“Working on high profile deals with partners.”

“Working on one of the largest financial cases in progress.”

“Doing trainee level of work most of the time.”

“Taking a client meeting.”

“Working on a large pro bono case.”

“Attending court with counsel at the Royal Courts of Justice.”

“Exposure to, and trust to deal with, a good standard of work. This has happened at multiple firms, but too rarely.”

“Moving into a level 2 paralegal position and being key contact for a number of clients.”

“Working for a Council before my current role. I undertook my own files and conveyances and was treated fairly.”

“High levels of responsibility.”

“Been able to travel to Russia for work.”

“Writing articles and posts and being published in my own name.”

Developing skills

“It’s the day to day contact, knowing the ins and outs, getting insight into what lies ahead in my future career, developing skills acquired at university such as research, learning how to get things done over the phone as quickly and smoothly as possible, learning how to write and speak by simply listening to or working with highly experienced solicitors, learning much more through my role as a paralegal rather than at university.”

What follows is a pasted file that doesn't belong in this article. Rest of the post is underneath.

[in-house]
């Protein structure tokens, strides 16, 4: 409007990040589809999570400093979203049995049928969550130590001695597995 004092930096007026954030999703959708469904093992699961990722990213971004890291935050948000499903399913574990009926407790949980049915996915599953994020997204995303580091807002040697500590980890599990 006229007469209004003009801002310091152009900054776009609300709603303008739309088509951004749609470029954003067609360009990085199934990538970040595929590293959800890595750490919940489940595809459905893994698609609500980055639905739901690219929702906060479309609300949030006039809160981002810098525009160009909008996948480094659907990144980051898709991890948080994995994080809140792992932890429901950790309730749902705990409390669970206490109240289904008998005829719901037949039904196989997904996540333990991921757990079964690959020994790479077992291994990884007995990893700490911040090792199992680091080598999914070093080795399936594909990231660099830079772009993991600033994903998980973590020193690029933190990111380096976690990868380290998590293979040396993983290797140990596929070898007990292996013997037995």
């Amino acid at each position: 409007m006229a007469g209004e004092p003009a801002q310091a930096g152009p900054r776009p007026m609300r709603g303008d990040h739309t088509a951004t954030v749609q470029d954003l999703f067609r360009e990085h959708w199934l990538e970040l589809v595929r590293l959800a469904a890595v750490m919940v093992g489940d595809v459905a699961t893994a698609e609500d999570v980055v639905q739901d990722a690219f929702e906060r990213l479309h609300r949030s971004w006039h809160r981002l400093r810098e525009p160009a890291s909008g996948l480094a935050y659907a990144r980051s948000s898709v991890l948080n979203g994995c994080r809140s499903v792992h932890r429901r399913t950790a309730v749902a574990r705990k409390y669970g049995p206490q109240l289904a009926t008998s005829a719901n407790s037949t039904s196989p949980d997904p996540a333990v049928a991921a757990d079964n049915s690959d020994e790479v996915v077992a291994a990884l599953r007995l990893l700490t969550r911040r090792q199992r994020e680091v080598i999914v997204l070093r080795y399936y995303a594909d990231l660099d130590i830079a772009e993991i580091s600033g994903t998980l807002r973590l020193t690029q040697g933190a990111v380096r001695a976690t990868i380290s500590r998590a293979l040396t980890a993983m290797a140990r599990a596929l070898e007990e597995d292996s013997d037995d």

“Developing soft skills (e.g. communication skills, time management, dealing with competing deadlines, how to work efficiently and how to deal with different people).”

“Learning on the job and gaining more practical knowledge than other routes.”

“Learning new areas of law.”

“Gaining experience in a commercial law firm has been beneficial and made me more business aware.”

“Developing the skills required to become a trainee solicitor.”

“The learning process. Everyone is out to help you learn but they won’t spoonfeed you. You learn but with a sense of independence.”

“Being trained in an area of law that I enjoy, to a standard equivalent to an NQ and having the opportunity to undertake the same work as qualified solicitors of a 1-5yr qualified level.”

“The support I have received from the department in my firm.”

The colleagues

“Working in a great team”

“The people I work with and the friends made.”

“Having people who actually listen to your opinion.”

“Great team, excellent exposure and trust in work I have been completing. My team have always pushed me to want to excel at my job and progress in my career.”

“Large, collegiate paralegal pool of a relatively similar age range.”

“The people I work with are very supportive and I like the level of work I do.”

Lawyer 2B’s paralegal healthcheck